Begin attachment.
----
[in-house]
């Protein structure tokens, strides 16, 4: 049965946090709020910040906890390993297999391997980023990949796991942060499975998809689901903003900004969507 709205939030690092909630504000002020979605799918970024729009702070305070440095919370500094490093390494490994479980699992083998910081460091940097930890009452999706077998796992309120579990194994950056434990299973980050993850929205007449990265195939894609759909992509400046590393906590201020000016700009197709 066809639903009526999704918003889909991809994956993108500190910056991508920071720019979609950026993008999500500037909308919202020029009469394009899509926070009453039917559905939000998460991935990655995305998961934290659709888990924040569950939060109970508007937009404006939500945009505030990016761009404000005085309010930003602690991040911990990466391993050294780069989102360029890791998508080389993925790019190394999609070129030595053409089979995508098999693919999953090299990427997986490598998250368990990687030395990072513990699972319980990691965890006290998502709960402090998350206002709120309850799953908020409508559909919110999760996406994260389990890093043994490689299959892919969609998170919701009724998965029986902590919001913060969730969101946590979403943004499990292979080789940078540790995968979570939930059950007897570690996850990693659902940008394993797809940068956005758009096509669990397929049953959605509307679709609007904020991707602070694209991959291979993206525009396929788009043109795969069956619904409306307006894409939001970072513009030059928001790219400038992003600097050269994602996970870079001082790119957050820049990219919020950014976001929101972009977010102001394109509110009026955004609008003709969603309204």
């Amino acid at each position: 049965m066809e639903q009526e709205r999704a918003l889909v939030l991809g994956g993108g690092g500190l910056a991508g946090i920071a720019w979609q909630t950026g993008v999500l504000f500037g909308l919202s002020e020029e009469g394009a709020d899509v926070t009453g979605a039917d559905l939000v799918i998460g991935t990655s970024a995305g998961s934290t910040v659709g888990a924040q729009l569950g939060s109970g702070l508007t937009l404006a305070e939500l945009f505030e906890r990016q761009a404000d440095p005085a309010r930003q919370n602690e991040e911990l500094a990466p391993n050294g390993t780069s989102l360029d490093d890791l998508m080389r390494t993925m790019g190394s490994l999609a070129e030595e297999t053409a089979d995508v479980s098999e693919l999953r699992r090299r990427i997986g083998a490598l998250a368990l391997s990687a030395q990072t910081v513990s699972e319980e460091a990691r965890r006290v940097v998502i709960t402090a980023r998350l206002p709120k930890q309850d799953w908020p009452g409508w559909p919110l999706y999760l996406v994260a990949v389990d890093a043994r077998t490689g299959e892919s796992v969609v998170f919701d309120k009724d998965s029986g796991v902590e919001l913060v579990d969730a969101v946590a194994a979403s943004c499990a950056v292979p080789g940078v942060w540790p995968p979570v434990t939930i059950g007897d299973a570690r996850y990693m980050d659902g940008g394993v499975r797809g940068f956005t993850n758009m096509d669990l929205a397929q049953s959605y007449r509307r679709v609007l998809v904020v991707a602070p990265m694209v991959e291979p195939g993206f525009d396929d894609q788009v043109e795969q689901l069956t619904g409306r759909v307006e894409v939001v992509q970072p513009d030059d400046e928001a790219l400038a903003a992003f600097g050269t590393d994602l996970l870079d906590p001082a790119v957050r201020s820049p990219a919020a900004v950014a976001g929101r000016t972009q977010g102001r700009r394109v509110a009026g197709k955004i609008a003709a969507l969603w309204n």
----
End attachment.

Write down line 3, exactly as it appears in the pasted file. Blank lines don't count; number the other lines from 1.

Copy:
């Amino acid at each position: 049965m066809e639903q009526e709205r999704a918003l889909v939030l991809g994956g993108g690092g500190l910056a991508g946090i920071a720019w979609q909630t950026g993008v999500l504000f500037g909308l919202s002020e020029e009469g394009a709020d899509v926070t009453g979605a039917d559905l939000v799918i998460g991935t990655s970024a995305g998961s934290t910040v659709g888990a924040q729009l569950g939060s109970g702070l508007t937009l404006a305070e939500l945009f505030e906890r990016q761009a404000d440095p005085a309010r930003q919370n602690e991040e911990l500094a990466p391993n050294g390993t780069s989102l360029d490093d890791l998508m080389r390494t993925m790019g190394s490994l999609a070129e030595e297999t053409a089979d995508v479980s098999e693919l999953r699992r090299r990427i997986g083998a490598l998250a368990l391997s990687a030395q990072t910081v513990s699972e319980e460091a990691r965890r006290v940097v998502i709960t402090a980023r998350l206002p709120k930890q309850d799953w908020p009452g409508w559909p919110l999706y999760l996406v994260a990949v389990d890093a043994r077998t490689g299959e892919s796992v969609v998170f919701d309120k009724d998965s029986g796991v902590e919001l913060v579990d969730a969101v946590a194994a979403s943004c499990a950056v292979p080789g940078v942060w540790p995968p979570v434990t939930i059950g007897d299973a570690r996850y990693m980050d659902g940008g394993v499975r797809g940068f956005t993850n758009m096509d669990l929205a397929q049953s959605y007449r509307r679709v609007l998809v904020v991707a602070p990265m694209v991959e291979p195939g993206f525009d396929d894609q788009v043109e795969q689901l069956t619904g409306r759909v307006e894409v939001v992509q970072p513009d030059d400046e928001a790219l400038a903003a992003f600097g050269t590393d994602l996970l870079d906590p001082a790119v957050r201020s820049p990219a919020a900004v950014a976001g929101r000016t972009q977010g102001r700009r394109v509110a009026g197709k955004i609008a003709a969507l969603w309204n």